ON TARGET

Summary:

  • The Longhorn Center for Academic Excellence hosts family orientation sessions in collaboration with Texas Parents during every summer orientation session between the months of June and August (7-8 sessions). Parents do not have to attend Family Orientation in order to attend the LCAE session which covers the academic programs their students will participate, including the comprehensive services that their students are offered in order for them to do well here at the University of Texas.
  • Veterans services began participating in the “Longhorn Neighborhood” portion of Freshman orientation and has representatives from the Veteran Certification Office table with us at Longhorn Neighborhood. This has had a substantial impact on how quickly and easily Dependents of veterans are getting certified for their veteran benefits.
  • Freshman Family Orientation continues to see positive participation with 60% of the 2018 incoming class choosing to attend the one-day program. Programs for Transfer Family and Athletic Families are gaining exposure and programming depth.
  • The Texas Parents Association’s supporting and complimentary categories of membership continue to offer options for parents and families to select their level of interaction with the university through the membership program.
  • Texas Parents is presently in planning stages of creating a discovery meeting with campus stakeholders to discuss the SWOT for  Family Weekend (the correct name for what is referred to as parents’ weekend).
  • The Texas Parents Association membership structure was reorganized and rolled out in March 2017 so that all families are members of the Texas Parents Association. The new program includes the U-Touch complimentary membership for all parents, as well as optional supporting member options.
  • Texas Parents is examining outreach program best practices from the parent interest groups with the Texas Exes and the McCombs School of Business parents’ outreach programs.
  • The Longhorn Center for Academic Excellence (LCAE) hosted six weekly parent orientation sessions for parents of incoming students during the 2017 summer orientation sessions. These students in the LCAE programs are largely students from low-income backgrounds, many of whom are first-generation college students. Feedback was gathered during these sessions to help prepare for eight parent sessions to be held in summer 2018.

2.18 Action Item: Expand and strengthen the Counseling and Mental Health Diversity Initiative.

StatusOn Target

ON TARGET

Summary:

  • Diversity Counseling & Outreach Specialists (DCOS), formerly known as Diversity Coordinators, see students in a clinical and non-clinical capacity about mental health issues and concerns.  The DCOS continues to work closely with faculty/staff to offer consultation and support as they work directly with students. The work of the DCOS continues to include: Counseling in locations most accessible to students (e.g., MEC, GSC, etc.), open discussion groups about mental health topics for marginalized communities, outreach programs that promote self-care, trainings for staff/faculty related to student well-being, and participation in campus community events.
  • During the second year of implementation, 16 peers were hired and trained to provide support and resources to students impacted by Title IX related concerns. The program has seen an increase in 53% of students served between year one and year two.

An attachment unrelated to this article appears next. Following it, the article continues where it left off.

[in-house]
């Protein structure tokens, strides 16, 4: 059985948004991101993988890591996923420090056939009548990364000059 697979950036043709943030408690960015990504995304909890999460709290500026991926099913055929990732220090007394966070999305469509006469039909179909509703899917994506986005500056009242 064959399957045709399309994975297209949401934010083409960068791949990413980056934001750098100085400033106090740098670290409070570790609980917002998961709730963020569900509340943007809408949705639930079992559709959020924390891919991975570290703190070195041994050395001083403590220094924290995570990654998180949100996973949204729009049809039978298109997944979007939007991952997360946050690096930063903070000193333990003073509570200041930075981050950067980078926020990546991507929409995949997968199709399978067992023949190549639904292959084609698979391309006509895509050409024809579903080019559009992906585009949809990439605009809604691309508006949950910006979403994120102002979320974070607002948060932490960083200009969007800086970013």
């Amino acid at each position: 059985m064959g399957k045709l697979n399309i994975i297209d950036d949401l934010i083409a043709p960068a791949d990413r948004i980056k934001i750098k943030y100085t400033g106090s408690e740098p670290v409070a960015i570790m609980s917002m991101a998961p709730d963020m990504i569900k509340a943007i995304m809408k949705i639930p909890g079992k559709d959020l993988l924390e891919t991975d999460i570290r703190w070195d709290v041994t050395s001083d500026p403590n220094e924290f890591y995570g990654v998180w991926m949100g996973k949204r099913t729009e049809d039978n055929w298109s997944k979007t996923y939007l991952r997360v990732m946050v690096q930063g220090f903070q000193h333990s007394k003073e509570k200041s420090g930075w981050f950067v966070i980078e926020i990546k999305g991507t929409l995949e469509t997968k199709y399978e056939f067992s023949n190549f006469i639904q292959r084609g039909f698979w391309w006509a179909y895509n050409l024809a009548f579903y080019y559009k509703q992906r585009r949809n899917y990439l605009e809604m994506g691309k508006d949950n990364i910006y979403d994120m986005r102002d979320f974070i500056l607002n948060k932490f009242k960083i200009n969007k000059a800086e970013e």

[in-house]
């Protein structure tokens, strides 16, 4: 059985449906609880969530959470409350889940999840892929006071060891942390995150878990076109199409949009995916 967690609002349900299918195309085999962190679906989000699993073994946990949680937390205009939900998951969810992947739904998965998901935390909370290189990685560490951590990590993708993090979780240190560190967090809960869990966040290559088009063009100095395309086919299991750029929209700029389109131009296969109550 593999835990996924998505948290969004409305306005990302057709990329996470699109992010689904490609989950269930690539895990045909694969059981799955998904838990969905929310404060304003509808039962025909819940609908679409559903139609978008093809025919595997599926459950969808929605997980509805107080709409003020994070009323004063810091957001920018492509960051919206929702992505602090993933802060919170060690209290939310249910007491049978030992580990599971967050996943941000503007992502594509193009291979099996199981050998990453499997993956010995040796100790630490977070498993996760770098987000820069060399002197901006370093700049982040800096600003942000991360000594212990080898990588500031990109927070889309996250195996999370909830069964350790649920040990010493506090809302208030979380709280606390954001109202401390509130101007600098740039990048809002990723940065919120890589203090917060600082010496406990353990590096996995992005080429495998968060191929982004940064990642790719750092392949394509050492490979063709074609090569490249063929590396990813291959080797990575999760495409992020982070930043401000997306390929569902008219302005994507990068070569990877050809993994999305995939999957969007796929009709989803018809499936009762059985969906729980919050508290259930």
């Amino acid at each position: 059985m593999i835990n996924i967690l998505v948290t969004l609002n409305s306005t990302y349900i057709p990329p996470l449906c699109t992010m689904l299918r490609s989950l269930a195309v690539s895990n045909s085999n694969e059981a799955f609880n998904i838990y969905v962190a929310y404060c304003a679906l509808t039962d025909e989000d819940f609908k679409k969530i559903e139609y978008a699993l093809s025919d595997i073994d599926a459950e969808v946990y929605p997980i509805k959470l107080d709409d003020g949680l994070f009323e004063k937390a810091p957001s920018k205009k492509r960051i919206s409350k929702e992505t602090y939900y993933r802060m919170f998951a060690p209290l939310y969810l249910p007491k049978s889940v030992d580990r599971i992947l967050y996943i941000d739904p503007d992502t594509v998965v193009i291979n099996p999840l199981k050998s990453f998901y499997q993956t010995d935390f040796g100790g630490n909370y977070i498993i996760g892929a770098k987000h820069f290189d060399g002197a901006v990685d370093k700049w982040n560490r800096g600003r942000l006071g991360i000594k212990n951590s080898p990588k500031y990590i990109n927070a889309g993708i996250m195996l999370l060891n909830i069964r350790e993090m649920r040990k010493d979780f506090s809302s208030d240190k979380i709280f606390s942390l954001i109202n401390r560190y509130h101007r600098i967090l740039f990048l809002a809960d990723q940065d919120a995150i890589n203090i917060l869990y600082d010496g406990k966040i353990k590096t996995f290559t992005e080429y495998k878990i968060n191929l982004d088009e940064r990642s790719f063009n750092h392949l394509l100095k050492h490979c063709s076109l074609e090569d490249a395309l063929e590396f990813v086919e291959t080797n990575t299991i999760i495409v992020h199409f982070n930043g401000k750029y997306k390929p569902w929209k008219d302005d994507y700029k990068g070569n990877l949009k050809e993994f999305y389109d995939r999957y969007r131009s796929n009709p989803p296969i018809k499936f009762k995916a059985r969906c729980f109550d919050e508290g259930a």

• During year one, the program description removed the word confidential to decrease the potential for miscommunication about the services provided. The peers offer private support that does not trigger a Title IX investigation without the students’ permission.
  • During the second year of implementation, 16 peers were hired and trained to provide support and resources to students impacted by Title IX related concerns. The program has seen an increase in 53% of students served between year one and year two.
  • Counseling and Mental Health Center expanded the Diversity Coordinator team from five clinicians to seven. Diversity Coordinators see students in a clinical and non-clinical capacity about mental health issues and concerns. Coordinators work closely with faculty and staff to offer consultation and support as they work directly with students. Some examples of the coordinators’ work include:
    • Individual counseling in locations across campus most accessible to students of marginalized identities (e.g., Multicultural Engagement Center, Gender and Sexuality Center, Gordon White Building)
    • Open discussion groups about mental health needs/topics for marginalized communities
    • Outreach programs to students that build awareness of mental health issues and self-care
    • Diversity trainings for staff/faculty across campus
    • Open consultation hours for students interested in mental health services or who need support for any reason
    • Continual examination of the system and institutional structures to ensure services are accessible, inclusive, and affirming and remove/decrease barriers to mental health care
    • Participate in campus community events

2.19 Action Item: Review statuary, building names, and signage according to guidelines included in the 2015 report from the Task Force on Historical Representation of Statuary at UT.

Status: On Target

ON TARGET

Summary:

  • Prior to the start of the Fall 2017 semester, President Fenves ordered the removal of the remaining five statues of Confederate figures on the Main Mall.
  • Also in 2017, he removed the wording displayed near the Littlefield Fountain that is now inconsistent with the values of the university.
  • The Committee on Contextualization has been meeting since the spring of 2018, with representatives from numerous CSUs and administrative units to discuss how best to contextualize the history of buildings and monuments on campus. Research on different ways to contextualize the history of buildings and monuments has been completed and a draft of recommendations completed for discussion by the group in Spring 2019.

Continue to 3. Students.